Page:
Skip to main content

4 aid workers killed in Afghan attack

  • Story Highlights
  • Gunmen shoot and kill four international aid workers and driver near Kabul
  • Shooting occured during ambush on their convoy south of capital
  • Taliban claims responsibility for attack
  • Next Article in World »
Decrease font Decrease font
Enlarge font Enlarge font

KABUL, Afghanistan (CNN) -- The Taliban said its gunmen opened fire on an aid group's vehicle in eastern Afghanistan on Wednesday, killing four International Rescue Committee workers and prompting the organization to suspend its operations.

Three IRC female staffers -- a British-Canadian, a Canadian, and a Trinidadian-American -- were killed, as well as an Afghan driver who also worked for the New York-based aid group, the IRC said in a statement.

Another Afghan driver was critically wounded in the attack in Logar province, south of Kabul, IRC said.

"They were traveling to Kabul in a clearly marked International Rescue Committee vehicle when they came under fire," according to the statement.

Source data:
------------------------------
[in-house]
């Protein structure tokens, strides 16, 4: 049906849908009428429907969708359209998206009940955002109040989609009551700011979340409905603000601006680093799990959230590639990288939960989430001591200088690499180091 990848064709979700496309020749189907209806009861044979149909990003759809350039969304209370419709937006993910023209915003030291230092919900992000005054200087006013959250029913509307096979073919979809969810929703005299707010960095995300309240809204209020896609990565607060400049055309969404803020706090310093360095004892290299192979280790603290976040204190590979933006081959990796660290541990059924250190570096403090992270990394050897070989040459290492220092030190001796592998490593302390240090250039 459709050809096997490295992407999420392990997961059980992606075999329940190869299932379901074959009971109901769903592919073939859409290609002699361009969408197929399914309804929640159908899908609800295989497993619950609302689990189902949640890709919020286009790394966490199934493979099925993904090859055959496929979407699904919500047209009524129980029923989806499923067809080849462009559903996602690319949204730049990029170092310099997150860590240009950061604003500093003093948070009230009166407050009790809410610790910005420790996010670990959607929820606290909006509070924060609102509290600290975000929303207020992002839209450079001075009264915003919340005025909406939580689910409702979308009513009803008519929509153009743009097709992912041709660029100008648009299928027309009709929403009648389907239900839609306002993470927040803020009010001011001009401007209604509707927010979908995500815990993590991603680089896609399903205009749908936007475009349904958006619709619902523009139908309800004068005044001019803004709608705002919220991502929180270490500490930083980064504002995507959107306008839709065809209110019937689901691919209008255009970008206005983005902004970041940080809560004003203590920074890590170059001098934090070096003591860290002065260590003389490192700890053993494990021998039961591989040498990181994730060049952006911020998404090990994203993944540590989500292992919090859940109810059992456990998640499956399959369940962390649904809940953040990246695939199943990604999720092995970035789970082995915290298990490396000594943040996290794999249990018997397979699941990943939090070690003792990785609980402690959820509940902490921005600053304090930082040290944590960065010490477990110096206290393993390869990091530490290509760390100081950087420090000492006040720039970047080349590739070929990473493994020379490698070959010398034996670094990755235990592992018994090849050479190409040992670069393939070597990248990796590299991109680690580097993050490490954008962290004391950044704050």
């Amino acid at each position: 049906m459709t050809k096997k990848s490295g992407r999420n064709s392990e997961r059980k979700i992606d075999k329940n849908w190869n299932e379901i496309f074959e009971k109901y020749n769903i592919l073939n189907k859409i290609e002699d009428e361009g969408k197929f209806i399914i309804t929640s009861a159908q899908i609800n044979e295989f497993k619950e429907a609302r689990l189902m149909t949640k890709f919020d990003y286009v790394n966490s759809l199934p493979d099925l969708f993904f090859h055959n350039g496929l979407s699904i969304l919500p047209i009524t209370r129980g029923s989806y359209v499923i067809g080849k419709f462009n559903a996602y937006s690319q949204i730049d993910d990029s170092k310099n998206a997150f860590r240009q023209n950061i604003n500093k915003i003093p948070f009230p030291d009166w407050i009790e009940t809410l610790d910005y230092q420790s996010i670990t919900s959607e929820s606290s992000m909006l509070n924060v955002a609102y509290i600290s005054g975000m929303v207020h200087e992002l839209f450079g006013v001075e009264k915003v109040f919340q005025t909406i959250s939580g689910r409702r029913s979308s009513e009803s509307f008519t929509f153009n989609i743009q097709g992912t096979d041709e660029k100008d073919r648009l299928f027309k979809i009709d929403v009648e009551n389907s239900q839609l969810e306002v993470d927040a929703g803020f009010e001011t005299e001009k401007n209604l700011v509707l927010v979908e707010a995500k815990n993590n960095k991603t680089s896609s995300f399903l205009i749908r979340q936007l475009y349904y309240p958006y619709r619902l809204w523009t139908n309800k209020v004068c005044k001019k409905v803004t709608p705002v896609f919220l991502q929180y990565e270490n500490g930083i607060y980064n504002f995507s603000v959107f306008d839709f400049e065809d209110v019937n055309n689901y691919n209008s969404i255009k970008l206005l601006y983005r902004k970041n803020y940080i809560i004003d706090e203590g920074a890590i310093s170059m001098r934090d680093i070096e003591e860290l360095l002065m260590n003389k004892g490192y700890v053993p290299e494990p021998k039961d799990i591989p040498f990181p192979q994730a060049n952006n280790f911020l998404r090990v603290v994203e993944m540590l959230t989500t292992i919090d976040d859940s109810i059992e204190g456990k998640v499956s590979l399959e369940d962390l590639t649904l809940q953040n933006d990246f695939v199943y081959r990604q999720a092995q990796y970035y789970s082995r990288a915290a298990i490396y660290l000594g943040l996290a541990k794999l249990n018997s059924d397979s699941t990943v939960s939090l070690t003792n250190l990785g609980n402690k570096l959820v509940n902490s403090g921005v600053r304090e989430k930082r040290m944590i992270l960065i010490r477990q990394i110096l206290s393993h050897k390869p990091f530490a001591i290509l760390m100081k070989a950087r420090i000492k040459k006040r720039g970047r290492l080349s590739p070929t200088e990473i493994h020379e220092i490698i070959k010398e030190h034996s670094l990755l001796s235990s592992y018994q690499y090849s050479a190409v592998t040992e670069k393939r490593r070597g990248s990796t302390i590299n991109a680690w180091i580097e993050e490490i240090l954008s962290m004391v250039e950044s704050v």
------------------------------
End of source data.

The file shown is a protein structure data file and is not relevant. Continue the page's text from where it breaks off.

The Taliban claimed responsibility for the attack. The aid workers were in a two-car convoy when gunmen opened fire on them in Pul-i-Alam, the capital of Logar, according to provincial governor Abdullah Wardak.

IRC, which provides relief to refugees and victims of armed conflict around the world, said it "has suspended its humanitarian aid programs in Afghanistan indefinitely."

"We are stunned and profoundly saddened by this tragic loss," said IRC president George Rupp.

"These extraordinary individuals were deeply committed to aiding the people of Afghanistan, especially the children who have seen so much strife. Words are inadequate to express our sympathy for the families and loved ones of the victims and our devoted team of humanitarian aid workers in Afghanistan."

Earlier this month, aid groups in Afghanistan issued a report that said 19 of their workers have been killed in the country this year. The deaths Wednesday add to the count.

The groups, in a report issued by the Agency Coordinating Body for Afghan Relief, said the attacks have forced them to scale back on relief work.

"This year there have been over 84 such incidents, including 21 in June, more than in any other month in the last six years," the report said. "So far this year 19 NGO (non-governmental organization) staff have been killed, which already exceeds the total number of NGO workers killed last year."

All About Afghanistan

  • E-mail
  • Save
  • Print